Your VP for Welfare and Community candidates: Saskia Jenkins
Alejandro Javierre 10 March 2021
Image by: Saskia Jenkins
Saskia is a second-year biology student who is running to be the next Vice President for Welfare and Community.
The current academic rep describes her experiences on the campaign trail so far as “stressful but positive”, and emphasized a wish not to overload students too early into the election cycle with social media posts.
Saskia also highlighted her views on the current student rep system.
“You can only do so much, you can speak to students and get a lot of opinions that aren’t necessarily in your area, and that was my reason for running – I heard a lot of concerns that I had no way of helping with.
“They only need a certain number of reps, and there are a lot of reps in my area, and when they’re doing meetings, they only ask for a certain number of people.”
She added: “I think that can be slightly negative because you want to really have as many opinions and concerns as possible.”
Her campaign page highlights experience in communicating with students and staff throughout her time at Kent, and greater communication at the Union is a central part of Saskia’s campaign.
She said: “Most of the students who need more support are the ones who are disengaged, just because they’ve got other things to worry about and they might not be aware of all the services.”
“It’s not enough for [these services] to exist, as so many people just aren’t aware of them.”
The interview then shifted towards how she felt the role had been utilized this year.
“I do think there were positive changes made in terms of accessibility.”
“I think there was a lot of outreach from wellbeing, but it is a hard situation to criticize, because you can’t compare it with other years.”
She added: “I would say there wasn’t as much inclusion of the people being represented themselves.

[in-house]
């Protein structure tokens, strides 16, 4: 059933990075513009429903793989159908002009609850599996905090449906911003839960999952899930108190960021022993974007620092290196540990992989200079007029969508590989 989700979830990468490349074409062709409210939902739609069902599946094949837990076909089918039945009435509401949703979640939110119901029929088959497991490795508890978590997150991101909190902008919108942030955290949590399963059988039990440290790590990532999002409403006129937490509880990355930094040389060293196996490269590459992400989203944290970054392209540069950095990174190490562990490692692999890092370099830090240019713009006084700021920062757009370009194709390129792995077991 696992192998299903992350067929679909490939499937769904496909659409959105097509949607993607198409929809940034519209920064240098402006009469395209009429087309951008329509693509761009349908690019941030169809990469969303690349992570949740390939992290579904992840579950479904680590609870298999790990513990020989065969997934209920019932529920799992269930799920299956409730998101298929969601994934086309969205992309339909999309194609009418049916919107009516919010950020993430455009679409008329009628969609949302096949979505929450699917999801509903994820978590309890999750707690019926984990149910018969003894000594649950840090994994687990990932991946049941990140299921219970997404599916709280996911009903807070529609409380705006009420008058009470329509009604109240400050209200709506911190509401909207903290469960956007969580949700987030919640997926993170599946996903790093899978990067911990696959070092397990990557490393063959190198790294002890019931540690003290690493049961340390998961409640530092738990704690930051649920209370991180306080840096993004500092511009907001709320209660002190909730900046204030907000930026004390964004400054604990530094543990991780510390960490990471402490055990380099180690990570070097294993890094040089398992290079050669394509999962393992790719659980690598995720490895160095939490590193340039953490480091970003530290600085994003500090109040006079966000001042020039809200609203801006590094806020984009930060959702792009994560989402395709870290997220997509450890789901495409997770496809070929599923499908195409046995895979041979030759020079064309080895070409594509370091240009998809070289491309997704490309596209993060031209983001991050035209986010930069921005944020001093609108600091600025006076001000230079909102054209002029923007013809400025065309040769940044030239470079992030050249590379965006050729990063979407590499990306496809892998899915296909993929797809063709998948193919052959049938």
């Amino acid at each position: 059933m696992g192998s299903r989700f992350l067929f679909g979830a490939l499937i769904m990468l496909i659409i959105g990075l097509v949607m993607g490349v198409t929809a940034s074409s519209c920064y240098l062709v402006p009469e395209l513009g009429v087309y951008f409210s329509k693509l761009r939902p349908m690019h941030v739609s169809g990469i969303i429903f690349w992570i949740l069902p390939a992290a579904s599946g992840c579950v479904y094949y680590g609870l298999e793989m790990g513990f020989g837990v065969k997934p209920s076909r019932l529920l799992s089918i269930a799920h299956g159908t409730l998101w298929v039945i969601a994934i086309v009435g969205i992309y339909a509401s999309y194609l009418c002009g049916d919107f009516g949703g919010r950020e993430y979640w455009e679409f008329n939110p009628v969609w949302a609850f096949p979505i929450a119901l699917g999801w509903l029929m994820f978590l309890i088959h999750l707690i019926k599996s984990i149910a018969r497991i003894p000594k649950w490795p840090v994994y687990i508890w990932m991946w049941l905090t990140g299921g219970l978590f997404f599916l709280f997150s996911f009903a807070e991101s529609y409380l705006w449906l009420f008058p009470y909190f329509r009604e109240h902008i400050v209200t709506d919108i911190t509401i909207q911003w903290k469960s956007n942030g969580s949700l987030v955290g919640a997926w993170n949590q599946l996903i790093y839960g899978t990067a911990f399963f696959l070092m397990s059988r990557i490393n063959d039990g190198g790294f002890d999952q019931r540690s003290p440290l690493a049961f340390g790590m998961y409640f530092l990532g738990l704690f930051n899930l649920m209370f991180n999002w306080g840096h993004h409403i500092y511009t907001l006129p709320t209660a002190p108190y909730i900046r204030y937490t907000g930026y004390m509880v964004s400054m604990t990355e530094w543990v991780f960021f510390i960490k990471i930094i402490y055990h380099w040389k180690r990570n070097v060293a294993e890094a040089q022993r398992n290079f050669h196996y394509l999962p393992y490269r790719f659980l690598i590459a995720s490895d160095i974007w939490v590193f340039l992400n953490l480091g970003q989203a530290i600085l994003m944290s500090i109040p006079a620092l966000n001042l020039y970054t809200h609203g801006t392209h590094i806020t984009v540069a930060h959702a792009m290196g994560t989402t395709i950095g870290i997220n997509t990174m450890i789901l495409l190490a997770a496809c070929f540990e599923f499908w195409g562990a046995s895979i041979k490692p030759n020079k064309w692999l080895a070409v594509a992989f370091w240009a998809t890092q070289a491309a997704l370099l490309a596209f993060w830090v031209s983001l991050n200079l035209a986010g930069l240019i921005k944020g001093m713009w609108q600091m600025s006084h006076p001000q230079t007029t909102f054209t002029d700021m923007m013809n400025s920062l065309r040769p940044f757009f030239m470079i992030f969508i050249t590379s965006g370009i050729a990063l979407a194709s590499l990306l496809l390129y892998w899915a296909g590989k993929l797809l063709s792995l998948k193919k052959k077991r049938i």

Saskia was also asked about her views on the current situation over cancelling certain candidates for controversial policy ideas.
“I just don’t want to say anything negative, that’s the main thing. You don’t want anyone to be targeted for any reason.”
“I would say this has epitomized the idea that there does need to be a lot more inclusion in terms of everyone’s university experience having value, we’re not all just one conglomerate of people at university.”
Finally, the conversation touched on the recent rent strike campaign undertaken by students.
Saskia said: “In terms of housing, people getting their rent back is ambitious but the cost of housing has gone up and student allowance hasn’t.”
“Getting people’s money back – I am in support of that, but ensuring that in future years upping the price of accommodation doesn’t become unreasonable for the people who need it, that is something I want to be a focus as well.”
“I can’t say anything I want to do, but those are concerns of mine that I have about the housing situation.”
The views and opinions expressed in this article are those of the author and do not necessarily reflect the official policy or position of InQuire Media
Saskia’s experience as a committed student rep and involvement with a smorgasbord of advocacy societies means that she is likely well-versed in the benefits – and limits – of student representation on campus. The roles of a student rep may be even more similar for sabbatical officers this year than previous, due to the changing nature of FTO priorities. It should also be mentioned that while Saskia’s commitment to a greater focus on transparency and communication between the Union and students doesn’t translate into any specific policy ideas, as with all campaigns this year, it is a focus which could be implemented in many contexts alongside the priorities chosen by students. There is clearly a lot of dominating issues facing welfare candidates this year, not least being the ongoing rent situation, where many students on and off campus are still being forced to pay rent for homes they haven’t been using. Saskia’s nuanced position on the rent situation, choosing to highlight the more structural issues surrounding rising rent costs for disadvantaged students, is something unique to herself in this hotly contested race.